It eventually passed even tho I didnt believe it would. She just turned 3 and is pretty much dream dog now :) When she wants to play or chew on something she always finds her toys now and even doesn`t destroy them/chews only gently... all will be well, eventually :D
 

·
Registered
Joined
·
11 Posts
Discussion Starter #11
I know well what you mean.... only my dog was 30 kg so much more "fun" :D And yes she also jumped up ON tables... like once when we were visiting my grandmother, as soon as we got inside, she went to the kitchen and JUMPED ON THE KITCHEN TABLE AND STOOD ON IT. Good first impression!

Ate everything.... once when I got home from movies, she had eaten 250 fish oil capsules. Another time she somehow got the envelope where I keep rent money and yes literally ate 150 EUR. mmm... let me think... tore off wallpaper, ate one sofa so I had to throw it away. Some shoes.... numerous shirts... a BRAND NEW DRESS... I literally didn`t wear anything nice for first 9 months I think.

A 70 EUR purse...

She would also get zoomies after dinner time...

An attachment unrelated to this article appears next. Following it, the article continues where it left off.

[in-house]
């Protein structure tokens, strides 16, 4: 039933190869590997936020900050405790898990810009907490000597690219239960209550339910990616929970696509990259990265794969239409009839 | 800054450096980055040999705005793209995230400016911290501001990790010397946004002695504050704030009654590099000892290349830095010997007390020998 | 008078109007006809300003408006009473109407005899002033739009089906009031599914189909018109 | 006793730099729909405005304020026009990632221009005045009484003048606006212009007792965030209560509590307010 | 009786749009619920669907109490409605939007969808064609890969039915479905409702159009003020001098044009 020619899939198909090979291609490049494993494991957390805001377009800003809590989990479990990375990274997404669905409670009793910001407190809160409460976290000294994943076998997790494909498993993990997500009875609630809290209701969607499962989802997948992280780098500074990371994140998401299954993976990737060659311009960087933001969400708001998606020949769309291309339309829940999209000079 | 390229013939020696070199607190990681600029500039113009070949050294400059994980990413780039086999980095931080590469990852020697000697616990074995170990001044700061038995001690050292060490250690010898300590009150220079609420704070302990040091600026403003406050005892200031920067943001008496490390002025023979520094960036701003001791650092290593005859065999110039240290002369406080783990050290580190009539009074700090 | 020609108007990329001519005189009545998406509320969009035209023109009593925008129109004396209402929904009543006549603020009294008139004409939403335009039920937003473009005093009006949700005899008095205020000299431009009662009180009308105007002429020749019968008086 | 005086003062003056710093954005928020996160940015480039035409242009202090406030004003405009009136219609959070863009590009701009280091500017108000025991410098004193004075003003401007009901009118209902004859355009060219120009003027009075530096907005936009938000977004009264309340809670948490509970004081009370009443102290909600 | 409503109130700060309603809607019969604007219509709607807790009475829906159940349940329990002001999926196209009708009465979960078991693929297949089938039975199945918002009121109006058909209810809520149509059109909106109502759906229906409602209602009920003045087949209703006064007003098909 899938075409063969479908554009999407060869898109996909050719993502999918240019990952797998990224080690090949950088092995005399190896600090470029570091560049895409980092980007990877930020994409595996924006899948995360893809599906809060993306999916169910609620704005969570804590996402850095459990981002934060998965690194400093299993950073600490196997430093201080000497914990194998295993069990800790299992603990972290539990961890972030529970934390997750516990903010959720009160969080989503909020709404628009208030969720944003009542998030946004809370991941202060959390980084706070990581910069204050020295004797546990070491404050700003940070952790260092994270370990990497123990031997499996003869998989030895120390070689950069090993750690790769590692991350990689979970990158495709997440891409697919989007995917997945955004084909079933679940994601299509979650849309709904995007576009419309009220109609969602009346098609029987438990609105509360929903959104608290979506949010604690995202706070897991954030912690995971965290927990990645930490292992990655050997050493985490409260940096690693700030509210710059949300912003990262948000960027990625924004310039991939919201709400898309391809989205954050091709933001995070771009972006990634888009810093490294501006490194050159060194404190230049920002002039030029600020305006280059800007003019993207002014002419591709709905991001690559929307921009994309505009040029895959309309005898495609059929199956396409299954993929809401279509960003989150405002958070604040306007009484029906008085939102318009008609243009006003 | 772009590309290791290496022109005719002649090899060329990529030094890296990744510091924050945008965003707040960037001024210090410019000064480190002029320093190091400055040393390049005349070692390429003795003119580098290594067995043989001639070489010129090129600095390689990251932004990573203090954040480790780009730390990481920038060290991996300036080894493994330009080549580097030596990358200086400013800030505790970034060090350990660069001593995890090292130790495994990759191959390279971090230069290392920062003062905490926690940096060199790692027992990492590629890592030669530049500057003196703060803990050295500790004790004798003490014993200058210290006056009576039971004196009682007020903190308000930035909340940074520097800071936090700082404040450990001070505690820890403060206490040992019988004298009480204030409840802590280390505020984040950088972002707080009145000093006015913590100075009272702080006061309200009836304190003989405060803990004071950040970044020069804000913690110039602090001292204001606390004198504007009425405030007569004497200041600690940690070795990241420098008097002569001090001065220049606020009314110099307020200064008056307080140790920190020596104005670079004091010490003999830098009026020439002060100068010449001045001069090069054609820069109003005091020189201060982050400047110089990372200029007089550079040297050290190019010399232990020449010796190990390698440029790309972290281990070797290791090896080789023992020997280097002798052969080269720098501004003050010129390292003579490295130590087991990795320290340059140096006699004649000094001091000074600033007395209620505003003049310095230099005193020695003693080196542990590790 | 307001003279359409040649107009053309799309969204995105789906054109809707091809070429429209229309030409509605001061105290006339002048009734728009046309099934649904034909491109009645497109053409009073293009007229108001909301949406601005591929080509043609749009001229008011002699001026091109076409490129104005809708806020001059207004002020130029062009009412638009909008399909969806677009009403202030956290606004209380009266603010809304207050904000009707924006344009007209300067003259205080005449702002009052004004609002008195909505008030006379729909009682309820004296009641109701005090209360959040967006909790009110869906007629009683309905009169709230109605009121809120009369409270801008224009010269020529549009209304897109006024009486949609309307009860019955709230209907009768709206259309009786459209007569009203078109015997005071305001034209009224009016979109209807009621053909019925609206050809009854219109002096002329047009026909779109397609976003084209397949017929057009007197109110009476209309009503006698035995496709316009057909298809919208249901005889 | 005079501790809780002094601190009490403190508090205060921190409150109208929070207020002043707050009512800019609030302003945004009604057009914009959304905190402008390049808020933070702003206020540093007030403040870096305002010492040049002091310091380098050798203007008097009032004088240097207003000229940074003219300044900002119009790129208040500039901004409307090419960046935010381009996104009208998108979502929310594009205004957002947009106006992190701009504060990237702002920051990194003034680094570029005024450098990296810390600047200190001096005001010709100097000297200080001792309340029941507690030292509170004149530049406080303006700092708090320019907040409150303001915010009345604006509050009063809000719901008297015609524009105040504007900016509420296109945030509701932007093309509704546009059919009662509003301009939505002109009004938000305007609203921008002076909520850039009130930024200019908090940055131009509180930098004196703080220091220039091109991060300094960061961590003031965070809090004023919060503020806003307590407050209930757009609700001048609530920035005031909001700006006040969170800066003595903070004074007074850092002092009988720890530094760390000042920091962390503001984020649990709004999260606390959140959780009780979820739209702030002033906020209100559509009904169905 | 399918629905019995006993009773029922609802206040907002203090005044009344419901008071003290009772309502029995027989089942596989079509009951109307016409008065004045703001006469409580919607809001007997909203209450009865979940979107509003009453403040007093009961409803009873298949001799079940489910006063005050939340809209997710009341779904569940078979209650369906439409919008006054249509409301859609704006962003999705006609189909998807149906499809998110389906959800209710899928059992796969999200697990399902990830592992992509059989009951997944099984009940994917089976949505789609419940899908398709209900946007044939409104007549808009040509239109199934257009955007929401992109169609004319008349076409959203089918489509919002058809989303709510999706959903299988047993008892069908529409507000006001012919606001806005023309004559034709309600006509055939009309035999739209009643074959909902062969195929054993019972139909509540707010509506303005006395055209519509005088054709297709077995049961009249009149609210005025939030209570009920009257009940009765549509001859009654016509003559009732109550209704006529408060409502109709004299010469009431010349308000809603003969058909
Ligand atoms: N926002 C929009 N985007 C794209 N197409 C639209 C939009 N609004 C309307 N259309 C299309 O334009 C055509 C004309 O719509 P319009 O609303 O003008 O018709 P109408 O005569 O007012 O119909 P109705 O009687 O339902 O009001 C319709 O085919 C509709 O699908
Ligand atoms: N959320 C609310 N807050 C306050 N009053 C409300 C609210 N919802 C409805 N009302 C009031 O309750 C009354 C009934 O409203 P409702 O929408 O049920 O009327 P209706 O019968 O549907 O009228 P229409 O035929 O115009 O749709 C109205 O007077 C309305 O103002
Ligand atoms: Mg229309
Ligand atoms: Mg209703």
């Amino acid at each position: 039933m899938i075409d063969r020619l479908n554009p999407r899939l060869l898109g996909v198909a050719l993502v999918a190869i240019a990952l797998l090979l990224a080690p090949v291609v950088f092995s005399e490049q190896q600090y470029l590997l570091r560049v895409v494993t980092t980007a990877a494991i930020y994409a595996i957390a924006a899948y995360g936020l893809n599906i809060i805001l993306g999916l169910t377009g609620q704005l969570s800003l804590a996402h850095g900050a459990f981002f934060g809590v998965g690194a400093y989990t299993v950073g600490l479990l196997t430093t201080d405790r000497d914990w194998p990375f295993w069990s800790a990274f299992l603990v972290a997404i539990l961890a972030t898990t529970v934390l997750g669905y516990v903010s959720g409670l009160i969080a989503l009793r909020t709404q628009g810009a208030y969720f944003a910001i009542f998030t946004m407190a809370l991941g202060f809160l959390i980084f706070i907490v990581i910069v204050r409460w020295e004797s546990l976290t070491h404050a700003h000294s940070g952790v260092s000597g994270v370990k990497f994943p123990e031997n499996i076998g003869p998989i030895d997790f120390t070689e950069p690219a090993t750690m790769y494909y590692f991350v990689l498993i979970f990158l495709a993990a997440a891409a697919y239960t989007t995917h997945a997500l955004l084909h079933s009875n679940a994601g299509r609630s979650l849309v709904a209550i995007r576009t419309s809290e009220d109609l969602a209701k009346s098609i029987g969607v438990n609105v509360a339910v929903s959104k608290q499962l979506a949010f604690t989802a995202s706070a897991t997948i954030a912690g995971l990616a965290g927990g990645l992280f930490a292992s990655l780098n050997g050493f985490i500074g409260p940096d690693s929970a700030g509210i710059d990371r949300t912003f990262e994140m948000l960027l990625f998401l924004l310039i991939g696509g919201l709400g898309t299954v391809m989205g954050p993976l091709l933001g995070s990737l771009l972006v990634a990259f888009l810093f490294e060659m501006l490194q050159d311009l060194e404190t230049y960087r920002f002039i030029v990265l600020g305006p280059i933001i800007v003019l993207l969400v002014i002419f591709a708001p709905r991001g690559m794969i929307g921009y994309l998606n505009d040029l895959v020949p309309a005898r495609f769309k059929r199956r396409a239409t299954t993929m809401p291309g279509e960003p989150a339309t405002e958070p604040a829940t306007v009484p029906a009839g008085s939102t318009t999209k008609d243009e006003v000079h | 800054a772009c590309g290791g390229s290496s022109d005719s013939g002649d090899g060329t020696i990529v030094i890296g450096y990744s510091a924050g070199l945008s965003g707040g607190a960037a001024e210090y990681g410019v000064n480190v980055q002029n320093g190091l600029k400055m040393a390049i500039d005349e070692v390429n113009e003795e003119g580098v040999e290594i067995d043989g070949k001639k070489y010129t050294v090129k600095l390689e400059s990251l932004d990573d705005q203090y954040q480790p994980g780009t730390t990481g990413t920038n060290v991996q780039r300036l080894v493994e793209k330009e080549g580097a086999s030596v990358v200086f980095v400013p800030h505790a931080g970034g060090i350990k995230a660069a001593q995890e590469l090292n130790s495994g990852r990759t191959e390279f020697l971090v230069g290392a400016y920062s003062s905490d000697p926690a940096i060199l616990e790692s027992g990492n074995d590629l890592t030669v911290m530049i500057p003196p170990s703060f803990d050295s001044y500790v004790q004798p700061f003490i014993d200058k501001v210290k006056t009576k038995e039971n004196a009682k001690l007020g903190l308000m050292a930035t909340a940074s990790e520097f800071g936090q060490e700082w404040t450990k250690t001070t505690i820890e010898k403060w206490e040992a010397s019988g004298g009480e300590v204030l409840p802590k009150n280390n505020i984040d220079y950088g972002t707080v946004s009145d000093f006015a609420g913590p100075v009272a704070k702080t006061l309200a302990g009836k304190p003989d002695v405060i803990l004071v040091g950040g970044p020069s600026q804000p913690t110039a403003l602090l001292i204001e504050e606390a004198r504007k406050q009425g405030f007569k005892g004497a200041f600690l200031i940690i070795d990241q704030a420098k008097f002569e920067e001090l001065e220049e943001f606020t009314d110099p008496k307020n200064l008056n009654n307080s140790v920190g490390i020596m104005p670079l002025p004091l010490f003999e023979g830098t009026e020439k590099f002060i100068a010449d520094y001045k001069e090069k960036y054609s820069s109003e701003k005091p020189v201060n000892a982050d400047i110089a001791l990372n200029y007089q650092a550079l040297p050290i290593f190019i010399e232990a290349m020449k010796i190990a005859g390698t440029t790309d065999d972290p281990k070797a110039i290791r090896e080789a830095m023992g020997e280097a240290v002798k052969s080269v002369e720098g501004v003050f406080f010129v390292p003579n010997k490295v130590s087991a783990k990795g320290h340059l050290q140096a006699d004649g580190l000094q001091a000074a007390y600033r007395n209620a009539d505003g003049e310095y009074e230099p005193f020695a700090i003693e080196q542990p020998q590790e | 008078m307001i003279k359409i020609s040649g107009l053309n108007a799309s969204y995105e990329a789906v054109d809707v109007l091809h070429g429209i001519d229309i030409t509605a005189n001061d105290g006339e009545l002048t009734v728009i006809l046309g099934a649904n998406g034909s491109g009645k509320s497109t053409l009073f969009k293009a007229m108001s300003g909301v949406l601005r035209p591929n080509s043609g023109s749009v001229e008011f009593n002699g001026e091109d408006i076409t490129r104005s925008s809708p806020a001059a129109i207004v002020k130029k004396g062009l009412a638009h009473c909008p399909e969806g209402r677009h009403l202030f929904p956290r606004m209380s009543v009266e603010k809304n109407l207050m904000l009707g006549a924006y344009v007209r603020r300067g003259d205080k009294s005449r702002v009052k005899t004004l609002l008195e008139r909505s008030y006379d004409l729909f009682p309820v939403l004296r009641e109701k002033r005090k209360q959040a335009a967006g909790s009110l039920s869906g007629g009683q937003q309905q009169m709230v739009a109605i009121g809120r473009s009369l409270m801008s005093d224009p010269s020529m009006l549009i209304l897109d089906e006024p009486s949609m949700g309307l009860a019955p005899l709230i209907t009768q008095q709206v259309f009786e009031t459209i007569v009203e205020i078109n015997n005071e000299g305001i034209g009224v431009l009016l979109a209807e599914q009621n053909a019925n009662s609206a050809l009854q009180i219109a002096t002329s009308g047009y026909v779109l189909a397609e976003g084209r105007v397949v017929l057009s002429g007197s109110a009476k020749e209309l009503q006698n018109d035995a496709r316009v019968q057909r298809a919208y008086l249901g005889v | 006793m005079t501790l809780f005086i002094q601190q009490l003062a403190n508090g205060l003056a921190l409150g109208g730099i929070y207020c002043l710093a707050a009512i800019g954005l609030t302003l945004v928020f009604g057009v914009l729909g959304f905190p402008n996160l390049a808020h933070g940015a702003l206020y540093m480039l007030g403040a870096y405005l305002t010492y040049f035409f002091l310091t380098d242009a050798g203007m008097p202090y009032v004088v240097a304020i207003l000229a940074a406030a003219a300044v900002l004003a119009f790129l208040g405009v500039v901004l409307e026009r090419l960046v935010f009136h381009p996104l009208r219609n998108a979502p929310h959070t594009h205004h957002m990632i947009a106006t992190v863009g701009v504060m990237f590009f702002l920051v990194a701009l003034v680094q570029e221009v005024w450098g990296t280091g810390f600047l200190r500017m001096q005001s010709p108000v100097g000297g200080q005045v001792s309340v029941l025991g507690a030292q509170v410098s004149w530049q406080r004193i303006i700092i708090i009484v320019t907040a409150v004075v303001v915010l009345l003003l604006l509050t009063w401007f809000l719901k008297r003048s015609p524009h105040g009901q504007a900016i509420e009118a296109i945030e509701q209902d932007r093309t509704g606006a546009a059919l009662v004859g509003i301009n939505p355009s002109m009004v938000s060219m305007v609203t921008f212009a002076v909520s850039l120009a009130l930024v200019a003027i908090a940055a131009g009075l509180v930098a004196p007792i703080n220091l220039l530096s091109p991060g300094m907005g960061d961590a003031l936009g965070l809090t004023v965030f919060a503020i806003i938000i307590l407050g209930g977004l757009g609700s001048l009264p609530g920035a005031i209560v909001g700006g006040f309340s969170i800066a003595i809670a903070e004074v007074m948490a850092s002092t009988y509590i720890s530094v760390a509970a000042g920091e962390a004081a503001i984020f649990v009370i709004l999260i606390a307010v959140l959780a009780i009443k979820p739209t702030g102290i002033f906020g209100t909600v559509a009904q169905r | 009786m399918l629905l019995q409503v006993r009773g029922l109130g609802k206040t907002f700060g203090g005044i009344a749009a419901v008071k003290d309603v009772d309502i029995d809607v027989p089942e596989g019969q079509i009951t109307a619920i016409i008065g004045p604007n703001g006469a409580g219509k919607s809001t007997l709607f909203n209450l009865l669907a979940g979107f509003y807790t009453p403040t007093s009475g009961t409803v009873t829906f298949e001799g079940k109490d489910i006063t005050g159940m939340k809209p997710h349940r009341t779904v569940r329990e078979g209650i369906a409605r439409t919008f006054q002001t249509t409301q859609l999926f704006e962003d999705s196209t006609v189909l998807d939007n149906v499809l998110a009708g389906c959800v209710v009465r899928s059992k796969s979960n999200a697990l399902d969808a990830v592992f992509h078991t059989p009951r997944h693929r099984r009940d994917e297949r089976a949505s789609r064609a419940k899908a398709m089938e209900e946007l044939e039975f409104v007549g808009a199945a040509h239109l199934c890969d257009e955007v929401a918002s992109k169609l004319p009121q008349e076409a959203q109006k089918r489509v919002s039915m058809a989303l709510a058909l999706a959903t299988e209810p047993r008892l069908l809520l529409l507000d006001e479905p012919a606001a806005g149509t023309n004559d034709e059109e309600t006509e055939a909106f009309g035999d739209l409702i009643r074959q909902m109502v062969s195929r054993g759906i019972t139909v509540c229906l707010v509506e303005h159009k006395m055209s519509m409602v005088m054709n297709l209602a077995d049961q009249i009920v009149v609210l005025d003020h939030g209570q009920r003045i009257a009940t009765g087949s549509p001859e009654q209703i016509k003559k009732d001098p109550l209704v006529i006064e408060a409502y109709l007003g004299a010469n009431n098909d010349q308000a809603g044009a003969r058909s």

It eventually passed even tho I didnt believe it would. She just turned 3 and is pretty much dream dog now :) When she wants to play or chew on something she always finds her toys now and even doesn`t destroy them/chews only gently... all will be well, eventually :D
Thanks! That is exactly what I needed to hear!!
Posted via Mobile Device
 

·
Registered
Joined
·
189 Posts
I sympathisize with you. We have a 95 pd mastiff mix who just turned 1 year. During this adolescent age, it just requires patience and continued training to ride it through. It will end! Dogs mature mentally around 2-3 years of ago, depending on the individual and breed...you can look forward to that.

Reading this article was very informative for me:

Surviving our dog’s adolescence - Smart Animal Training Systems...